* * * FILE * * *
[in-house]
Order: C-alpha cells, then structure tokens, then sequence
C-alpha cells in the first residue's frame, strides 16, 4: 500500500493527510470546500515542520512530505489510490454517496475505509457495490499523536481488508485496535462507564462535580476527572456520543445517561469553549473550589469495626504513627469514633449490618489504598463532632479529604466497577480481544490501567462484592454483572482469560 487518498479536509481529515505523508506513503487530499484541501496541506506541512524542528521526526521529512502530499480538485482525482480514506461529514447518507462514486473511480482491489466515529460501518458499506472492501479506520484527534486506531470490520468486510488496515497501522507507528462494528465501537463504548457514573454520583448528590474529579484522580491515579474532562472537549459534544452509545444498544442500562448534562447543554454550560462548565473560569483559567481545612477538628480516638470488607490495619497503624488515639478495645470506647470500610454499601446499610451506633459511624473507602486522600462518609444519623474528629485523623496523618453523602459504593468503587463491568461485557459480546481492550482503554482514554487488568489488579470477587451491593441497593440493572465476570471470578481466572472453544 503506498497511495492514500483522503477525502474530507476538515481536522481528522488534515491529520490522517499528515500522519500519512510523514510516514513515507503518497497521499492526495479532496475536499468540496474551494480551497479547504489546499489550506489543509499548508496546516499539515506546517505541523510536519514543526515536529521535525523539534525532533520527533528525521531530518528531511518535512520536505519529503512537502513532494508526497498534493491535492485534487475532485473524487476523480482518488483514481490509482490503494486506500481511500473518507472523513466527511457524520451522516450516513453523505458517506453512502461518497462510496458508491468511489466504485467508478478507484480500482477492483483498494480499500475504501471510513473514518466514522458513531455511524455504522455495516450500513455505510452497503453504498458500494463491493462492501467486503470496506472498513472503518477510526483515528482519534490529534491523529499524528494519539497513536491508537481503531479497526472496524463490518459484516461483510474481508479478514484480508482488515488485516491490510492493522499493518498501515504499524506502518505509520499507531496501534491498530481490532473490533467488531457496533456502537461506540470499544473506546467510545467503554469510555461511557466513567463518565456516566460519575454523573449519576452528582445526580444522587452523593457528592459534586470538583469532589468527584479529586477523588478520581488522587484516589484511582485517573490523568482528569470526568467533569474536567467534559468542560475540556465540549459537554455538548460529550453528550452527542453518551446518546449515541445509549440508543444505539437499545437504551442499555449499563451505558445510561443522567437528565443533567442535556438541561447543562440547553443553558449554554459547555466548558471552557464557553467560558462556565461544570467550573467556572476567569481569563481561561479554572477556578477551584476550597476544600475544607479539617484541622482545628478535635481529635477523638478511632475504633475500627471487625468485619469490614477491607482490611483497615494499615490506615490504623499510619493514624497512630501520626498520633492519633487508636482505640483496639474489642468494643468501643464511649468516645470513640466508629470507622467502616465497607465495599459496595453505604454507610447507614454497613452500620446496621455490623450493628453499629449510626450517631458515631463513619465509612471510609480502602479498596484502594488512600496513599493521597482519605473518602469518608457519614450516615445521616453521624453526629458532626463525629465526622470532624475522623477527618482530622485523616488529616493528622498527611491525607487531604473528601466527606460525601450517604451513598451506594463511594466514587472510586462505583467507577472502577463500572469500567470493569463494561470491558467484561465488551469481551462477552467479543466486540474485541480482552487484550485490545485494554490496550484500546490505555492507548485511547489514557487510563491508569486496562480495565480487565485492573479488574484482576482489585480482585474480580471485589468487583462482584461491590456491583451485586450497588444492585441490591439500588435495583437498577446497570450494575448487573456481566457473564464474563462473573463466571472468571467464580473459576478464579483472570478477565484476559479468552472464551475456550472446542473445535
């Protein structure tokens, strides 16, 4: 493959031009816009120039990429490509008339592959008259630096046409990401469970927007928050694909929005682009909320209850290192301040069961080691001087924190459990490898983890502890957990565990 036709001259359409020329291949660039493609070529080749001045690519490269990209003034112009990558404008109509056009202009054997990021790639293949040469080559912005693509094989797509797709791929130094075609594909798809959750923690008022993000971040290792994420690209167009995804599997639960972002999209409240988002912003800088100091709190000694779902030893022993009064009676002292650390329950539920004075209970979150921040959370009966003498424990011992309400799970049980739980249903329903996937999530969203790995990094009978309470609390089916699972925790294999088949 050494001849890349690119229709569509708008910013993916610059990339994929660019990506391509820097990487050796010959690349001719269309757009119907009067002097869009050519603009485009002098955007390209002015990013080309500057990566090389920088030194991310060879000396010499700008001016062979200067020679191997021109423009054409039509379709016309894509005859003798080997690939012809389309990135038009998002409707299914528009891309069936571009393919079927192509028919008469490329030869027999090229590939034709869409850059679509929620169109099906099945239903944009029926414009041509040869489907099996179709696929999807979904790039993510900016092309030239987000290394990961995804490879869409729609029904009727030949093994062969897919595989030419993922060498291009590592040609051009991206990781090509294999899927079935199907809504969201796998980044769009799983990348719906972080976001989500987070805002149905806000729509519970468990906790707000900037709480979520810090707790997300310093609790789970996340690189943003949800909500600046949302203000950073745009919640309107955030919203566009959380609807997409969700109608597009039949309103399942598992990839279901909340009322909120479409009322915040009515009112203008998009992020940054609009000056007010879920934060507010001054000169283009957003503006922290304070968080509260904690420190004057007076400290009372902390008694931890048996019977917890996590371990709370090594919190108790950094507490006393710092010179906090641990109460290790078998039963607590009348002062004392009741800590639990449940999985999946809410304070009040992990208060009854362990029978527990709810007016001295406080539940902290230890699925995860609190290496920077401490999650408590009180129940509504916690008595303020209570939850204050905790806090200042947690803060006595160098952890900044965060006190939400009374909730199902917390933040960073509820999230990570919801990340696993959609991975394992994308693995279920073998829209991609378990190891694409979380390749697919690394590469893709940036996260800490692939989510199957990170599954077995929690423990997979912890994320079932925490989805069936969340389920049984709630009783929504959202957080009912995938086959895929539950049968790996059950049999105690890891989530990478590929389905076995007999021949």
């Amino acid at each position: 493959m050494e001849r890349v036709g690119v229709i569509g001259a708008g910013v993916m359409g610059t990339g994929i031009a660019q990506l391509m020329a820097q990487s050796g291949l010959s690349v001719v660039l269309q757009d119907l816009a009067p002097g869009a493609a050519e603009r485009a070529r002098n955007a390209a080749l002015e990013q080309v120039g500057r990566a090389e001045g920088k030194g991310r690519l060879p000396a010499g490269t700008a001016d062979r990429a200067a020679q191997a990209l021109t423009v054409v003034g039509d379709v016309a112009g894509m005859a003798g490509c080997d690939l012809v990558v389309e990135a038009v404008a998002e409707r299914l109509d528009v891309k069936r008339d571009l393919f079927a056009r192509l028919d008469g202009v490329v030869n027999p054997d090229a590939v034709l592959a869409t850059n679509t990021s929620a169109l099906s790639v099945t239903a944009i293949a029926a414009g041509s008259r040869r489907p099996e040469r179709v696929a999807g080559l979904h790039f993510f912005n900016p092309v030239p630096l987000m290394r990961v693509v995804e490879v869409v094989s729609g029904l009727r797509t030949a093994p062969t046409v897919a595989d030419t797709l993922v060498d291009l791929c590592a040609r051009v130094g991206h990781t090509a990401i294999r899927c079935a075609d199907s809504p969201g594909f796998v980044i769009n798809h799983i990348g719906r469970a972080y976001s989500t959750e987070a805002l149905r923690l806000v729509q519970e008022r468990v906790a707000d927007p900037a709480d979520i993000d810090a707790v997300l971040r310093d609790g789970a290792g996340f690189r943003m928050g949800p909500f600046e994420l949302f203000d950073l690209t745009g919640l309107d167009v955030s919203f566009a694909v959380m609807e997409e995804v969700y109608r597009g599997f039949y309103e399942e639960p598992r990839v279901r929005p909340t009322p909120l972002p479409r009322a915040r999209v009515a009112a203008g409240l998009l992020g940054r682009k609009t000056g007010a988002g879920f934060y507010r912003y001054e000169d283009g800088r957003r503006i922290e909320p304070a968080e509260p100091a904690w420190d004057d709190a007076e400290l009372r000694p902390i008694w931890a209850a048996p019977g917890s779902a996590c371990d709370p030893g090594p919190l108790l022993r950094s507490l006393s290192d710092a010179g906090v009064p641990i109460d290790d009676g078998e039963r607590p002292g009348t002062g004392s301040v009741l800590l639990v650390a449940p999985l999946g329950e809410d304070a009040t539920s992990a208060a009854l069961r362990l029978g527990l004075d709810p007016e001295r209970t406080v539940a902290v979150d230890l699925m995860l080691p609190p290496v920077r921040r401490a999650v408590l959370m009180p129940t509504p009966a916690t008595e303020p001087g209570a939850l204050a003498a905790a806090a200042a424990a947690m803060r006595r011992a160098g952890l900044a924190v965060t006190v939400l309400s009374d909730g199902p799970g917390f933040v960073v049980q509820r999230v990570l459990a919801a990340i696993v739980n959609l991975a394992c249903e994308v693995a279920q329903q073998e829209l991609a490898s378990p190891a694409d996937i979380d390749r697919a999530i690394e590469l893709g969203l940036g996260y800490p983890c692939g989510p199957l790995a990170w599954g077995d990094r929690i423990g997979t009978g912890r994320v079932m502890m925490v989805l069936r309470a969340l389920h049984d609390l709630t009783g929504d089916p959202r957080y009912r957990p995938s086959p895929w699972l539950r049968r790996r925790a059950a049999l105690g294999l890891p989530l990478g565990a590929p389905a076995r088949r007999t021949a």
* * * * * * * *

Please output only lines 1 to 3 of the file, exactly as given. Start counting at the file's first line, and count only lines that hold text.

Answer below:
[in-house]
Order: C-alpha cells, then structure tokens, then sequence
C-alpha cells in the first residue's frame, strides 16, 4: 500500500493527510470546500515542520512530505489510490454517496475505509457495490499523536481488508485496535462507564462535580476527572456520543445517561469553549473550589469495626504513627469514633449490618489504598463532632479529604466497577480481544490501567462484592454483572482469560 487518498479536509481529515505523508506513503487530499484541501496541506506541512524542528521526526521529512502530499480538485482525482480514506461529514447518507462514486473511480482491489466515529460501518458499506472492501479506520484527534486506531470490520468486510488496515497501522507507528462494528465501537463504548457514573454520583448528590474529579484522580491515579474532562472537549459534544452509545444498544442500562448534562447543554454550560462548565473560569483559567481545612477538628480516638470488607490495619497503624488515639478495645470506647470500610454499601446499610451506633459511624473507602486522600462518609444519623474528629485523623496523618453523602459504593468503587463491568461485557459480546481492550482503554482514554487488568489488579470477587451491593441497593440493572465476570471470578481466572472453544 503506498497511495492514500483522503477525502474530507476538515481536522481528522488534515491529520490522517499528515500522519500519512510523514510516514513515507503518497497521499492526495479532496475536499468540496474551494480551497479547504489546499489550506489543509499548508496546516499539515506546517505541523510536519514543526515536529521535525523539534525532533520527533528525521531530518528531511518535512520536505519529503512537502513532494508526497498534493491535492485534487475532485473524487476523480482518488483514481490509482490503494486506500481511500473518507472523513466527511457524520451522516450516513453523505458517506453512502461518497462510496458508491468511489466504485467508478478507484480500482477492483483498494480499500475504501471510513473514518466514522458513531455511524455504522455495516450500513455505510452497503453504498458500494463491493462492501467486503470496506472498513472503518477510526483515528482519534490529534491523529499524528494519539497513536491508537481503531479497526472496524463490518459484516461483510474481508479478514484480508482488515488485516491490510492493522499493518498501515504499524506502518505509520499507531496501534491498530481490532473490533467488531457496533456502537461506540470499544473506546467510545467503554469510555461511557466513567463518565456516566460519575454523573449519576452528582445526580444522587452523593457528592459534586470538583469532589468527584479529586477523588478520581488522587484516589484511582485517573490523568482528569470526568467533569474536567467534559468542560475540556465540549459537554455538548460529550453528550452527542453518551446518546449515541445509549440508543444505539437499545437504551442499555449499563451505558445510561443522567437528565443533567442535556438541561447543562440547553443553558449554554459547555466548558471552557464557553467560558462556565461544570467550573467556572476567569481569563481561561479554572477556578477551584476550597476544600475544607479539617484541622482545628478535635481529635477523638478511632475504633475500627471487625468485619469490614477491607482490611483497615494499615490506615490504623499510619493514624497512630501520626498520633492519633487508636482505640483496639474489642468494643468501643464511649468516645470513640466508629470507622467502616465497607465495599459496595453505604454507610447507614454497613452500620446496621455490623450493628453499629449510626450517631458515631463513619465509612471510609480502602479498596484502594488512600496513599493521597482519605473518602469518608457519614450516615445521616453521624453526629458532626463525629465526622470532624475522623477527618482530622485523616488529616493528622498527611491525607487531604473528601466527606460525601450517604451513598451506594463511594466514587472510586462505583467507577472502577463500572469500567470493569463494561470491558467484561465488551469481551462477552467479543466486540474485541480482552487484550485490545485494554490496550484500546490505555492507548485511547489514557487510563491508569486496562480495565480487565485492573479488574484482576482489585480482585474480580471485589468487583462482584461491590456491583451485586450497588444492585441490591439500588435495583437498577446497570450494575448487573456481566457473564464474563462473573463466571472468571467464580473459576478464579483472570478477565484476559479468552472464551475456550472446542473445535